Intrusions on Linux

Last updated: 2020-02-27 19:30:33

    Finding Causes of Intrusions

    1. Check for hidden accounts and weak passwords

    1. Check whether there are weak passwords in the server system and application accounts:
      • Description: check the admin account, database account, MySQL account, Tomcat account, and website backend admin account for weak passwords that can be easily cracked by hackers.
      • Solution: log in to the system or application backend with admin privileges and change the weak passwords to complex passwords.
      • Risk level: high
    2. Run the last command to view the record of accounts that recently logged in to the server and check whether there were logins from suspicious IPs.
      • Description: attackers or malware often inject hidden accounts into the system to implement privilege elevation or other destructive attacks.
      • Solution: when you find a suspicious user, run the usermod -L username command to disable the user or run the userdel -r username command to delete the user.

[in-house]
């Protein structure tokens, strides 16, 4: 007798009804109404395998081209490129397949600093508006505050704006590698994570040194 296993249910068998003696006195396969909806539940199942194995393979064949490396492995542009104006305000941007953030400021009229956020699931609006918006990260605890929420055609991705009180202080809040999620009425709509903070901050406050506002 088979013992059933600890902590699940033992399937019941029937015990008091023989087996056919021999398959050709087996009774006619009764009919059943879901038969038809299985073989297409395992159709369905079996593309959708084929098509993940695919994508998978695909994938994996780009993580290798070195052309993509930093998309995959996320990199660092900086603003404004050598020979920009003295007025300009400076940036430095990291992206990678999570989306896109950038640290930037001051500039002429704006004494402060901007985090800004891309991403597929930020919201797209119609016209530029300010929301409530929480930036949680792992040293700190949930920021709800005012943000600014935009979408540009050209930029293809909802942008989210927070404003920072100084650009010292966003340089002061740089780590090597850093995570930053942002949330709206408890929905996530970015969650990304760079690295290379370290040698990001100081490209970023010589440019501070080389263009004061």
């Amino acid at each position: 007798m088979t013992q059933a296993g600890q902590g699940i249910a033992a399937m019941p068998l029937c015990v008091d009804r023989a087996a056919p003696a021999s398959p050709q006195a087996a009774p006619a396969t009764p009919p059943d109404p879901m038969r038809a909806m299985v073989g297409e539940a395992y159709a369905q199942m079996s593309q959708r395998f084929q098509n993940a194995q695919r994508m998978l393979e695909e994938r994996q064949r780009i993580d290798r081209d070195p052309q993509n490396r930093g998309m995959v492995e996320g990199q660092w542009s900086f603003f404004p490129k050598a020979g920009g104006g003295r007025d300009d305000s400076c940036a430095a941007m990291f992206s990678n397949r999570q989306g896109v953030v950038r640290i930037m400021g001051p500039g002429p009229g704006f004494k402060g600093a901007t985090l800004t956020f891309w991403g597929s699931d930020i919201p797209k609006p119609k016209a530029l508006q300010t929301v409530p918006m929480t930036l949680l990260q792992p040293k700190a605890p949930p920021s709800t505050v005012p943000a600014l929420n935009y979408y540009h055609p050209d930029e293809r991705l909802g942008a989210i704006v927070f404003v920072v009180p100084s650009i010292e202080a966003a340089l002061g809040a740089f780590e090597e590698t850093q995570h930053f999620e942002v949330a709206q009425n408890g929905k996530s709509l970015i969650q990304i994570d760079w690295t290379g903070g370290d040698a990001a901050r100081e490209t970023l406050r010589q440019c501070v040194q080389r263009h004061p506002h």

• Risk level: high
    3. Run the less /var/log/secure|grep 'Accepted' command to check whether there were successful logins from suspicious IPs.
      • Description: attackers or malware often inject hidden accounts into the system to implement privilege elevation or other destructive attacks.
      • Solution: when you find a suspicious user, run the usermod -L username command to disable the user or the userdel -r username command to delete the user.
      • Risk level: high
    4. Check whether the system uses the default management ports:
      • Check whether the management ports (for SSH, FTP, MySQL, Redis, etc.) used by the system are the default ones. These default ports can be easily intruded by automated tools.
      • Solutions:
        1. Change port 22 in the /etc/ssh/sshd_config file on the server to a non-default port. You need to restart the SSH service after modification.